This week on Ocean.org
This Mother’s Day, we dove deep into the world of under-sea parenting:
From keeping snacks handy to breaking up sibling rivalry, aquatic parenting is pretty relatable.
Communication is key for Beluga mothers and their babies – but the connection is under threat.
Ecosystems and Biodiversity
Nature often inspires new technology, and it seems that wireless communications is no exception. Living in absolute darkness, the Eigenmannia, a cave-dwelling fish, use electric signals to communicate with one another. In order to avoid interference, individuals can shift the frequency of their transmissions to avoid being jammed by nearby fish. Researchers are now developing similar methods for wireless devices to replace the current, less efficient technique of reserving large frequency ranges for specific carriers to avoid interference. Via EurekaAlert
A fungus called chytridiomycosis has been linked to dramatic population declines or even extinctions of amphibian species throughout the world. It was first identified in multiple locations in the 1970s, but now we know where it came from: genetic analysis revealed that the fungus originated on the Korean peninsula. This fungus was almost certainly spread by human action, particularly the pet trade and use of amphibians for medical and research purposes. Via Eurekalert!
For many species of fish, their fecundity levels increase as they age and grow and thus lay more eggs over time. In addition, the eggs of older females also provide extra nutrients to the offspring when compared to younger female fish. There is debate among scientists over whether or not these “superspawners” need increased protection under current fishery regulations. Via Science Magazine
Water Quality and Supply
Spectroscope measurements of water molecules have revealed why ice is slippery. It has long been assumed that materials on the ice, for example a pair of skates or a puck, caused the ice to melt and the materials slid on the water film. In fact, the water film is always there, but at some temperatures the water molecules can roll over the surface of the ice. Simulations showed that ice would be slipperiest at -7C (the temperature at which skating rinks are maintained) but that at -100C, ice would be a high-friction surface. Via Eurekalert!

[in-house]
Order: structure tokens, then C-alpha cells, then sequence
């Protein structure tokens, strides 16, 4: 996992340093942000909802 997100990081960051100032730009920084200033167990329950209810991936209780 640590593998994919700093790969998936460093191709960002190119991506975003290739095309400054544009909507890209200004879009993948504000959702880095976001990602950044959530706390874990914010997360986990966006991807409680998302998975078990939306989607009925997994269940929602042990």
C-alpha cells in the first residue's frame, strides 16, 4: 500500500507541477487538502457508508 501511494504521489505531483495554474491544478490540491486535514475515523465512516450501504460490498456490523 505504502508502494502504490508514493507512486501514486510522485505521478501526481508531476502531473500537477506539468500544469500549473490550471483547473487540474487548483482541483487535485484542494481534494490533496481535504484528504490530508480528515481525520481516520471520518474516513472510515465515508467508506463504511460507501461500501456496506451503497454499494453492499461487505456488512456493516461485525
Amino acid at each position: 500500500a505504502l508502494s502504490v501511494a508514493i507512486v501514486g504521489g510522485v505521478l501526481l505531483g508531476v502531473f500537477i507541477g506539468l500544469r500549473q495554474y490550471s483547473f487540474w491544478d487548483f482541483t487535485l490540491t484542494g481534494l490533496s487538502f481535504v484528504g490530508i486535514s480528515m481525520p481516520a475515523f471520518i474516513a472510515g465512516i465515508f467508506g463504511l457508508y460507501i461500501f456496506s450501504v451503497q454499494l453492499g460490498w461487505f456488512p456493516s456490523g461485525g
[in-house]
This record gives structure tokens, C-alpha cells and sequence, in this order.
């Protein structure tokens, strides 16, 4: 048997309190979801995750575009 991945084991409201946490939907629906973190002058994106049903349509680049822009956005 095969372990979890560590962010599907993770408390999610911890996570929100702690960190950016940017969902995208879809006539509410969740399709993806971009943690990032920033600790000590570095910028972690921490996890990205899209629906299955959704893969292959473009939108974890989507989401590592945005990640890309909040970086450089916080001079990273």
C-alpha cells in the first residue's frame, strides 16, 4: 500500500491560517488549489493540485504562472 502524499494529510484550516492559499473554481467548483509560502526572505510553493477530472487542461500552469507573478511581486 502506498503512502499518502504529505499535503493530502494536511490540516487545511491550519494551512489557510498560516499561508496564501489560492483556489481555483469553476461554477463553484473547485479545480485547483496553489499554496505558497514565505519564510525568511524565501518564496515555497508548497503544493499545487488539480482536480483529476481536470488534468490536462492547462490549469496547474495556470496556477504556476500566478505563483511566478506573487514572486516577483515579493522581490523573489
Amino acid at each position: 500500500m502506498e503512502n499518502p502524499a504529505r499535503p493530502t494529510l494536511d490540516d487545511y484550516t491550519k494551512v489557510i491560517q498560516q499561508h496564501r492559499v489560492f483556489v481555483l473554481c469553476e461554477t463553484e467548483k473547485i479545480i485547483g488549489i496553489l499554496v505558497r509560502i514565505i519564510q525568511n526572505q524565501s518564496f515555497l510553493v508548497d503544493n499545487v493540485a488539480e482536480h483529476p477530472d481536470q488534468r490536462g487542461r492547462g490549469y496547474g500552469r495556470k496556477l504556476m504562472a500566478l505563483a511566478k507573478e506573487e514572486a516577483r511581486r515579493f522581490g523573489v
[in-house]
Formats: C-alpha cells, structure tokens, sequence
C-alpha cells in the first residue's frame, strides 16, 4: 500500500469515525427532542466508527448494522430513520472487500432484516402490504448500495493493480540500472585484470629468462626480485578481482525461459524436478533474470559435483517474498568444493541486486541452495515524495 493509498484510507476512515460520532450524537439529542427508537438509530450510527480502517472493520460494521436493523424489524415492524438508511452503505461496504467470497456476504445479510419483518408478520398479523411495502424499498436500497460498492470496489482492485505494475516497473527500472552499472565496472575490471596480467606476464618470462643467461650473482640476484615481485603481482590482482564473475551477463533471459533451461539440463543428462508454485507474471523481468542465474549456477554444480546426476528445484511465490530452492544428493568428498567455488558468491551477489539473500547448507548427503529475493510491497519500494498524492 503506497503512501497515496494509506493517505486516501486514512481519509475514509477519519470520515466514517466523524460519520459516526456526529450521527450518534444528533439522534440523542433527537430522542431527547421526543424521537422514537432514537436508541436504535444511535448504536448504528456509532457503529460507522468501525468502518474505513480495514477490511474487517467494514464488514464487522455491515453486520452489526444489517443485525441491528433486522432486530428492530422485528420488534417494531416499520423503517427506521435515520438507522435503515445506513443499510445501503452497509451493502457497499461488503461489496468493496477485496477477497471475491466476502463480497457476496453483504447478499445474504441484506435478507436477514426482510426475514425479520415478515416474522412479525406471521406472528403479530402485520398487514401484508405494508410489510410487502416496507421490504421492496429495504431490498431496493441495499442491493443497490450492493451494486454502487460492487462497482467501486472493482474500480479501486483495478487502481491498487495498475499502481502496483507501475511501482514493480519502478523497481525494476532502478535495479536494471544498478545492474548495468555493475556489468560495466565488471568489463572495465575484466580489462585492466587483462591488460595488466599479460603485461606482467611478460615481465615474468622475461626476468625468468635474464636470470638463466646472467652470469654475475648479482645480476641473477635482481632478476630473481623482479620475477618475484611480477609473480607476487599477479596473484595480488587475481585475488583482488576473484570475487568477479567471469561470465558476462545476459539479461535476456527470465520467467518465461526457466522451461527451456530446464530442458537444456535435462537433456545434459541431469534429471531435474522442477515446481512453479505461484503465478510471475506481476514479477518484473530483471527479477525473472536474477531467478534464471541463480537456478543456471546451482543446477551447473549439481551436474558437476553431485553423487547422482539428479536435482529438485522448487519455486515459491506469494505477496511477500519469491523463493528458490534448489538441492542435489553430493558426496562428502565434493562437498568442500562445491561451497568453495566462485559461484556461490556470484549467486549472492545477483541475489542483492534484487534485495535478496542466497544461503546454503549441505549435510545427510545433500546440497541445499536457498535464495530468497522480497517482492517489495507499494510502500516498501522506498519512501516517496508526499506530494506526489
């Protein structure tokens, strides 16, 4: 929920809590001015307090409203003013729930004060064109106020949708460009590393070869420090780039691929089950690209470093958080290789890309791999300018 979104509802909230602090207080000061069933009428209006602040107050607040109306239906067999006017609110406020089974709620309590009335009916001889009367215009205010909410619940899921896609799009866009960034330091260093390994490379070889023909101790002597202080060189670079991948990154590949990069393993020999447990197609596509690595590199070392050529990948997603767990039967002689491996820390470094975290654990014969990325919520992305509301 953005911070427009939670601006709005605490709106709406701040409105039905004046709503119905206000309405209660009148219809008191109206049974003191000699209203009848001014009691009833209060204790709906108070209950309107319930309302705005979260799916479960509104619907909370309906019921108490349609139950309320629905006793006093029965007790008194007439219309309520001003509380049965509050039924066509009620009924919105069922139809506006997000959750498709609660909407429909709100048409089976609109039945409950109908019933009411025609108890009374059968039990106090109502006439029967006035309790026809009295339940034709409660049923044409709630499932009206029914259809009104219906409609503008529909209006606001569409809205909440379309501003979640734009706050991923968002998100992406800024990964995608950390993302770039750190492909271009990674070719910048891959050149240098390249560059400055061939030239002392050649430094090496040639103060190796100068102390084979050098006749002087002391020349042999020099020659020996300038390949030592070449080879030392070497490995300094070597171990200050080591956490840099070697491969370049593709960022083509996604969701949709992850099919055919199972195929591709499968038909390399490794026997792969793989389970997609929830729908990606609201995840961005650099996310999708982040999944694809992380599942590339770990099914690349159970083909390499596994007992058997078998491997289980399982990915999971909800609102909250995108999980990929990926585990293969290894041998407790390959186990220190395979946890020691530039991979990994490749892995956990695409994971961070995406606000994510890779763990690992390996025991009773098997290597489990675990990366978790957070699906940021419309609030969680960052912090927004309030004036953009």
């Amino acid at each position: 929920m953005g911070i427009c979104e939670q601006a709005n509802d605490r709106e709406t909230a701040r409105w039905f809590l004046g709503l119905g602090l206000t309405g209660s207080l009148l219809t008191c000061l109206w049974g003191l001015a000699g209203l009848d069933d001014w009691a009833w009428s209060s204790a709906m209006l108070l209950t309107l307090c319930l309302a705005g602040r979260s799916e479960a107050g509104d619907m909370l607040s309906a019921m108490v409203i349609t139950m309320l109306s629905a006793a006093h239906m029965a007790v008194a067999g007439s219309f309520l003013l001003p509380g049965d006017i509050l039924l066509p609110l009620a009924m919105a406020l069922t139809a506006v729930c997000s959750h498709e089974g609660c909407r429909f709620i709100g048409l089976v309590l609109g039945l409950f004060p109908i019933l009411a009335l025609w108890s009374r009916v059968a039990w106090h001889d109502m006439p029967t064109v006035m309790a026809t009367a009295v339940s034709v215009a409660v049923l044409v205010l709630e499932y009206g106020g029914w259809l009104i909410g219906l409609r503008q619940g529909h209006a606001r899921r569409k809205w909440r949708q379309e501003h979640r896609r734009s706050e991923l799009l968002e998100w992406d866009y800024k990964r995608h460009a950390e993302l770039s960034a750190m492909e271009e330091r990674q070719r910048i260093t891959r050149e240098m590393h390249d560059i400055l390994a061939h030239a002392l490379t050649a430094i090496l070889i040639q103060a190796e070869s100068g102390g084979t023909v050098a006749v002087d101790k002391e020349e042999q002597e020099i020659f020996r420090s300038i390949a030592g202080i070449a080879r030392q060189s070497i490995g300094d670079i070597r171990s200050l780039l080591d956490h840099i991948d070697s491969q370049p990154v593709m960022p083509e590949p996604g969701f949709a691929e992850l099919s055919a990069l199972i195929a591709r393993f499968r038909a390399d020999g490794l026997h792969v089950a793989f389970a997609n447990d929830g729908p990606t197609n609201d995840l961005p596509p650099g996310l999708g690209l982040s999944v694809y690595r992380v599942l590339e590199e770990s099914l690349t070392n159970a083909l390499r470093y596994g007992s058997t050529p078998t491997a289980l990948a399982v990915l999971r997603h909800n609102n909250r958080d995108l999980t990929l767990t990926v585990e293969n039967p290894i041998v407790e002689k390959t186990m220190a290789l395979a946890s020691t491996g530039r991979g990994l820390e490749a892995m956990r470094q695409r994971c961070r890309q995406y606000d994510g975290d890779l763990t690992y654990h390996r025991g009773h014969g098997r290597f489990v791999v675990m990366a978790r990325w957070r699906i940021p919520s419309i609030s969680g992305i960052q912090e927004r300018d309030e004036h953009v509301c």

Mexico City is home to about 21 million people, 20% of Mexico’s population. Its water reserves come from underground aquifers, but these are being overused and are expected to dry out in less than 30 years. As a result, the city is sinking, and earthquakes have been linked to aquifer shrinkage. Mexico City gets heavy summer rainfalls, however poor infrastructure means that the water is wasted: sewers often overflow and much of the water is lost. Via BBC (slideshow)
Silver nanoparticles are increasingly being included in items such as garments, wound dressings and water filters, because of their antibacterial qualities. Unfortunately, they retain those qualities when washed into waste treatment plants, and can kill the bacteria used to treat sewage. Even minute concentrations of silver can kill the bacteria that remove nitrogen, given long exposure times. Downstream, the partially-treated water is then prone to algal blooms, often resulting in oxygen levels too low to support life. Via Eurekalert!
Beavers, extinct for nearly 500 years in England, have recently been reintroduced under controlled conditions so their effect on the environment could be studied. Scientists monitoring their
progress have shown that a single family of beavers can significantly reduce water pollution. The beaver dams had trapped more than 100 tonnes of sediment containing high concentrations of nitrogen and phosphorus, which was then prevented from flowing downstream. Via Phys.org
Some Australian scientists have applauded the most recent budget from their federal government. As well as C$1.85bn for physical sciences, the budget includes C$0.52bn towards protecting the Great Barrier Reef by reducing pollution in agricultural runoff, developing coral restoration techniques, and combating outbreaks of predatory crown-of-thorns starfish. Via Science Magazine
Energy and Power
The Achuar people in the Ecuadorian jungle have previously relied on gasoline-powered boats to connect nine communities spread out across a 67 km stretch of the Capahuari and Pastaza rivers. There are no roads, and gasoline had to be flown in. Now, a traditional 16-metre canoe has been fitted with a roof made of 32 solar panels, which provides enough power to run the motor at a fraction of the cost. Tapiaptia, which gets its name from a mythical electric eel, is the Amazon’s first solar powered public transport system. Via BBC Business News